“The Trojan women raised a cry – but my heart
sang – for I had come round, long before,
to dreams of sailing home, and I repented the mad day Aphrodite
drew me away from my dear fatherland,
forsaking all – child, bridal bed, and husband –
a man without defect in form or mind.”
Aphrodite made me do it? This was probably not the last time she had to offer up that excuse. In any case, defection/abduction/witchcraft took her to Troy and all the king’s men were obliged to pack up for an extended (ten-year) campaign, and Odysseus was not able to come up with an effective scheme to keep him at home.
The Odyssey does not open with an account of Odysseus’s heroism but with the gradual transformation of Telemakos from lapdog to grown man capable of helping his father recover the kingdom. He knows Odysseus by reputation but has been raised by his mother and nursemaids. At the end of the first four books, we meet Odysseus for the first time, holding in mind the effect that his absence has had on his son, his wife, his mother, and his kingdom. Although very curious and celebrated encounter (Kyklops, Kirke, the sirens, Skylla and Kharybdis, the descent into Hades) seem to be significant as stirring adventure, their true purpose is to prevent Odysseus from returning to his home and taking up his life. It is in the journey that he experiences captivity and has to walk through the darkness of the spirit. The journey changes him, has to change him, so that he can carry something of value back to the world he will reenter.
After almost twenty years of exile, Odysseus washes up on the shores of Skheria Island, a seafaring kingdom from which he might finally reach the end of his journey. He does not arrive with pomp and ceremony; he is tossed from the sea and left exhausted, naked and asleep, covered by branches. A remarkable young princess, Nausikaa, has been moved by a dream to prepare for the suitors who must soon come to call. She gathers her handmaidens and the clothing to be washed and finds herself at the inlet where Odysseus is sleeping.
This creates a problem.
Actually, the situation is even more problematic than a contemporary reader might imagine. The protocol of the day called upon Odysseus to approach the princess, fall to the ground, and hug her knees, an awkward encounter given Odysseus’ unkempt appearance and lack of clothing. Here’s how the Fitzgerald translation describes the man who would spring from the bushes:
“He pushed aside the branches, breaking off
within his great hand a single branch of olive,
whose leaves might shield him in his nakedness;
so came rustling, like a mountain lion,
rain-drenched, wind-buffeted, but in his might at ease,
with burning eyes – who prowls among the herds
or flocks, or after game, his hungry belly
taking him near stout homesteads for his prey.
Odysseus had this look, in his rough skin
advancing on the girls with pretty braids;
and he was driven on by hunger too.
Streaked with brine, and swollen, he terrified them,
so that they fled, this way and that.
Only Alkinoos’ daughter stood her ground, being given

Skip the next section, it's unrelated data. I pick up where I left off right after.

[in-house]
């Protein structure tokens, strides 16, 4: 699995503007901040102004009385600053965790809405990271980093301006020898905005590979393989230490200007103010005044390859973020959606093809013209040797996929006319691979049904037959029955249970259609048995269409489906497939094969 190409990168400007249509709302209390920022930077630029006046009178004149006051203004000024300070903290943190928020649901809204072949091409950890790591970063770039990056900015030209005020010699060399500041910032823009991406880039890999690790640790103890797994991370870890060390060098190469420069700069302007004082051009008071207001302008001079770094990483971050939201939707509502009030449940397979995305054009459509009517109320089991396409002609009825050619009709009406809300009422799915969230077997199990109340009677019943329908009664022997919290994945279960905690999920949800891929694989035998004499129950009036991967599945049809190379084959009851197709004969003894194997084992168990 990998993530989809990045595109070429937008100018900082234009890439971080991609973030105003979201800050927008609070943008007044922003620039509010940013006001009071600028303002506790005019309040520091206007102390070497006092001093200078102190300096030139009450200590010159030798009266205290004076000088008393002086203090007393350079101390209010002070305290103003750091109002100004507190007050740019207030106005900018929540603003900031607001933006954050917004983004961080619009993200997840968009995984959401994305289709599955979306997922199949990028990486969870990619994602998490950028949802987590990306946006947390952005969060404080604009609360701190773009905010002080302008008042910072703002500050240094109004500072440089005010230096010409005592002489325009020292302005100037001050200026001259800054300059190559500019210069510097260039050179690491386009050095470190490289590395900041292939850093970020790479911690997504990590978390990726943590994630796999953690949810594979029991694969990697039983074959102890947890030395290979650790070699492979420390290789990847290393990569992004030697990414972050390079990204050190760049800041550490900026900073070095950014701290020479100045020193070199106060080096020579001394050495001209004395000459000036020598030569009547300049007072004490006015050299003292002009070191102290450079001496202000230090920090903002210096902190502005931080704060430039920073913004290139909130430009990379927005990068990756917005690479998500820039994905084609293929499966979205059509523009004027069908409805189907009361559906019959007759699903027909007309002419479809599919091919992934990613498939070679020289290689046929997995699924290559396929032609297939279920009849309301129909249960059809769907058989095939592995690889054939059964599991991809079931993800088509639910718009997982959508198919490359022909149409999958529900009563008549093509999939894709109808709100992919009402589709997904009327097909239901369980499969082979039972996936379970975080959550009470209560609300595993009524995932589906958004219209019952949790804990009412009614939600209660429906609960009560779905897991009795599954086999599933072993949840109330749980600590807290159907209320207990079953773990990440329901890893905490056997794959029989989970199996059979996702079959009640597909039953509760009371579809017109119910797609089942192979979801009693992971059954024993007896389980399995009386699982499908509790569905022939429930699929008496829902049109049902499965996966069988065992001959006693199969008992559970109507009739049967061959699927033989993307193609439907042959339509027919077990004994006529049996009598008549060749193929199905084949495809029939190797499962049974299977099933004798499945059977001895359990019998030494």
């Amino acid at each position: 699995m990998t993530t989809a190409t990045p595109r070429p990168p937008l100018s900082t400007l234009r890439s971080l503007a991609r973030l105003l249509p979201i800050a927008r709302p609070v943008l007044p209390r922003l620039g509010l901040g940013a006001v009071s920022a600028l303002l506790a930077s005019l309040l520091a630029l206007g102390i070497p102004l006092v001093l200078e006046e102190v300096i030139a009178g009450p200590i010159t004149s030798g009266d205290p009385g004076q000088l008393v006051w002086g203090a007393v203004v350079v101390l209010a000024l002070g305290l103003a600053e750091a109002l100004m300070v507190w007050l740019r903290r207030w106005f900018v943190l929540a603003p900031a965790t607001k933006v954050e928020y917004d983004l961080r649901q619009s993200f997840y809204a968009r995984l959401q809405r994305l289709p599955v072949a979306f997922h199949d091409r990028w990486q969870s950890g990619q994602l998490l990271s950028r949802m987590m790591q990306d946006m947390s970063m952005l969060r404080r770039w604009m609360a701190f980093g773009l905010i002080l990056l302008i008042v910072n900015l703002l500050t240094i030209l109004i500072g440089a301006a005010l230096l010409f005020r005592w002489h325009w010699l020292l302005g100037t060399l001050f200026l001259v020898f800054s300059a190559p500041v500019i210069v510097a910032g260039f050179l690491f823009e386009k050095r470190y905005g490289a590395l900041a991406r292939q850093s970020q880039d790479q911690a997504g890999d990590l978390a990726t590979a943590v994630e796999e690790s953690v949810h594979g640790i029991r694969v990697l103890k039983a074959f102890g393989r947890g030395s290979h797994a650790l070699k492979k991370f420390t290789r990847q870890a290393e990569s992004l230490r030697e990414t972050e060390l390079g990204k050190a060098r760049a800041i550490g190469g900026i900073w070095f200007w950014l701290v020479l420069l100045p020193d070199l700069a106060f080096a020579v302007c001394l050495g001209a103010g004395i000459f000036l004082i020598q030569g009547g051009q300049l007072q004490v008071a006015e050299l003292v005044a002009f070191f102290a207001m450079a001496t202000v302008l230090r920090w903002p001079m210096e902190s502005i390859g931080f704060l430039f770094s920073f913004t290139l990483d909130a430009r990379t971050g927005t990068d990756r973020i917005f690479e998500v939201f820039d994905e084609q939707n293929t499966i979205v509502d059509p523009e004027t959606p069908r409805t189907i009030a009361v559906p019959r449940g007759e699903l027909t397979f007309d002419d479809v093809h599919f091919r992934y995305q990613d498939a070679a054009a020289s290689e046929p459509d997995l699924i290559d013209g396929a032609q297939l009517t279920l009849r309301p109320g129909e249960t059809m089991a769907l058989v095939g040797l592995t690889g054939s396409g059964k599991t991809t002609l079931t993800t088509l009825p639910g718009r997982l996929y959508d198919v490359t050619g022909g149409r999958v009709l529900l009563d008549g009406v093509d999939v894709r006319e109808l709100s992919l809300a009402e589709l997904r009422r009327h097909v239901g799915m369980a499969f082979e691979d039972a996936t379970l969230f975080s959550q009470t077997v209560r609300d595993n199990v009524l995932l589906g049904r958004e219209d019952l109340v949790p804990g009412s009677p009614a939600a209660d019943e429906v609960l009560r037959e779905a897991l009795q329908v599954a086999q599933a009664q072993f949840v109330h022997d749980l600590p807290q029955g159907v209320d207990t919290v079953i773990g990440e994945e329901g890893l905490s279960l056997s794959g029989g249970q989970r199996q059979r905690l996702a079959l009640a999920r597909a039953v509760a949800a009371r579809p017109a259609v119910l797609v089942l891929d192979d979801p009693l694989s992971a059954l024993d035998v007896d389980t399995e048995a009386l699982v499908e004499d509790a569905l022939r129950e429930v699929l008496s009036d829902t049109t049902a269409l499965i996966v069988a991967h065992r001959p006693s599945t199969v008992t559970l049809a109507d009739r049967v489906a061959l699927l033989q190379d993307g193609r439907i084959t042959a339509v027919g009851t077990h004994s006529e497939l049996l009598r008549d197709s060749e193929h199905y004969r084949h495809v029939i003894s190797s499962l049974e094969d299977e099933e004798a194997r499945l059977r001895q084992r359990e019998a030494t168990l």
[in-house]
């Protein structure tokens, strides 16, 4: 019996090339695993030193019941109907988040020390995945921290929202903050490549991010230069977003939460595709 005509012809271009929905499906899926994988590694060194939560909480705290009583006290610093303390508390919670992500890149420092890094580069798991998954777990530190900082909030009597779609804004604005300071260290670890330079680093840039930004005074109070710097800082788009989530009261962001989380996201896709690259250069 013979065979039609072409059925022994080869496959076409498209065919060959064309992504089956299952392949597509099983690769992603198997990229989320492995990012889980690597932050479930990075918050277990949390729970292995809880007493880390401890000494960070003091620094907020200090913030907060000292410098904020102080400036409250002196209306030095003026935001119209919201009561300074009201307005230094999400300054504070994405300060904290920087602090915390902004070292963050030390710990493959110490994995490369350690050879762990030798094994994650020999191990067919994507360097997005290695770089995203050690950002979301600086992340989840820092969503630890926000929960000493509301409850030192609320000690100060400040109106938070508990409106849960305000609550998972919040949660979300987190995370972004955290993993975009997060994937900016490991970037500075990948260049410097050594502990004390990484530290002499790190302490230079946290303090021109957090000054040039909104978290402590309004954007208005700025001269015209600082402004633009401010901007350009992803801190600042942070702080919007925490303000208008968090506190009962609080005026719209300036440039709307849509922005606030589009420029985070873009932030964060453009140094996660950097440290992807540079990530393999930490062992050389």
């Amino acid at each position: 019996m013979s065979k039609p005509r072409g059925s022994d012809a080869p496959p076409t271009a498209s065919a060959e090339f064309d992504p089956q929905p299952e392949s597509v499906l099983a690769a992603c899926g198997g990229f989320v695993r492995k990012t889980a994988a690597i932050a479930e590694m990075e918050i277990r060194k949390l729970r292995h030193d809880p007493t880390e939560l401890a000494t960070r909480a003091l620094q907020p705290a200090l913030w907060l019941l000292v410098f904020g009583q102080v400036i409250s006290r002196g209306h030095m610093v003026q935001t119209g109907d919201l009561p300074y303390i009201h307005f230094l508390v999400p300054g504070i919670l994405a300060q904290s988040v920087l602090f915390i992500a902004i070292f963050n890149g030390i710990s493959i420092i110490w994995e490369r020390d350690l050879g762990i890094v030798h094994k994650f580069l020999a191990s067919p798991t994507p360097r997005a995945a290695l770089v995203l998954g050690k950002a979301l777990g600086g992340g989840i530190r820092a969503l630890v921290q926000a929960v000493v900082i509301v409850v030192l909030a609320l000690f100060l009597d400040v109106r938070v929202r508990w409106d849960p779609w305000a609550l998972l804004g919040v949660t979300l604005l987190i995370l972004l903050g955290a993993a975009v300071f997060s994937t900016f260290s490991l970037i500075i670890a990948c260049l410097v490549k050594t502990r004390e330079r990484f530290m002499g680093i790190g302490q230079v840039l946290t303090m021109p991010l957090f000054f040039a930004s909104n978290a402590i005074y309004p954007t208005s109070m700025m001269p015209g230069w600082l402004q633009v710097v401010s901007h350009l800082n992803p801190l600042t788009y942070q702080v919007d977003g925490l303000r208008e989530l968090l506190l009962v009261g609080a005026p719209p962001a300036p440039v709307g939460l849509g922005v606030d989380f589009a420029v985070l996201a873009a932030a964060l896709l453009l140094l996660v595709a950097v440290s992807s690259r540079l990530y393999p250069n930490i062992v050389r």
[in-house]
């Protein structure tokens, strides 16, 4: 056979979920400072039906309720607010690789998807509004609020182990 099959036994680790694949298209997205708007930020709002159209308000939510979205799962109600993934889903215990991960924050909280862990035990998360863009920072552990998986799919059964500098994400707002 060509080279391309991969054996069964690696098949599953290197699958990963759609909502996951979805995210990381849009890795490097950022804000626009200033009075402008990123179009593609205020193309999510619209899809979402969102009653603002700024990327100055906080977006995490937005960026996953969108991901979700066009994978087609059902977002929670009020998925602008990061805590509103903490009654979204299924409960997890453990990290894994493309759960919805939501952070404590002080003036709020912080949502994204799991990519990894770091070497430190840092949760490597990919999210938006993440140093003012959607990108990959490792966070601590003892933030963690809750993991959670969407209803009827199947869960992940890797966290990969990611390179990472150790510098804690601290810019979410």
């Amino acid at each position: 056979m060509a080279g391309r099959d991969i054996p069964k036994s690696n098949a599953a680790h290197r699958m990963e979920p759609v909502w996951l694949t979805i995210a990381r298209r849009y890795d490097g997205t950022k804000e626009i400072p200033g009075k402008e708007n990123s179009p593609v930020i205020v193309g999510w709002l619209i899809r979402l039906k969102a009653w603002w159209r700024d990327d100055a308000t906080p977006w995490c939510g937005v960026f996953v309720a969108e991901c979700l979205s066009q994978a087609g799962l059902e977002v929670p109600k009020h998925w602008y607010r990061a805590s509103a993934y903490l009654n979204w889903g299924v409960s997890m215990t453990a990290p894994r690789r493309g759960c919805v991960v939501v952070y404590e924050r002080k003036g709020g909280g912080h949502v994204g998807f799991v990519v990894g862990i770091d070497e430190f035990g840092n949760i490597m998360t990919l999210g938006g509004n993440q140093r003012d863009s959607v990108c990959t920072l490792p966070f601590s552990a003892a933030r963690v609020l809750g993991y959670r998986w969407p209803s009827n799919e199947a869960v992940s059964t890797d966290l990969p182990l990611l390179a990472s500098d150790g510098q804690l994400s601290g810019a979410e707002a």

a bold heart by Athena and steady knees.”
In this moment, with the stakes as high as they could be, all of Odysseus’ practiced skills were useless. This warrior, king, crafty adventurer has but a moment to size up the situation, correctly guess that this brave girl could be the one person able to help him finally get home, and decide how to engage her without frightening her.
He does not throw his briny, swollen, mountain lion carcass at her knees, but remaining covered offers this salutation:
“Mistress: please: are you divine or mortal?
If one of those who dwell in the wide heaven,
you are most near to Artemis, I should say -”
Yes, he is clever in suggesting that she is most similar to Artemis, goddess of the hunt and chastity; he removes any physical threat. The change of tone, however, arrives as he intuits all that Nausikaa feels, not to manipulate her, but to honor her. There is gentle empathy in Odysseus’ greeting; he takes responsibility for making sure she is safe. This is the language of kindness.
In The Odyssey: A Modern Sequel Nikos Kazantzakis takes the tale into the years after the return to Ithaka. Kazantzakis pulls Odysseus from his life as father, husband, and king and sends him on a spiritual quest that allows him to meet figures representing the Buddha, Don Quixote, and Jesus. In the end, Odysseus is killed by an iceberg in Antarctica. I mention A Modern Sequel only to note that in that work, Telemakos and Nausicaa are wed, an arrangement that always springs to mind as I observe the fondness and respect with which Odysseus treats her. For Kazantzakis, struggle is more significant than arrival, but Homer’s Odysseus is a man who has struggled too long.
Despite the satisfactory pay-back that takes place in Book XXII, what Fitzgerald terms, “Death in the Great Hall,” Odysseus’ final test is in recovering his marriage, giving what he can to a son who has grown up fatherless, and in trading his skill in contention for wisdom in order to bring peace to his kingdom.
I think of the veterans I have known who have returned home damaged and disabled. Their terrible journey did not end when they put on civilian clothes; they were at the start of the next set of trials and dangers. Some were caught, trapped; some fell into the mouth of the whirlpool. In calling Odysseus a hero, with all his failings, I honor those who, against very long odds, manage to find their way home, and I honor Homer (and his translator Robert Fitzgerald) for allowing me to see heroes emerge.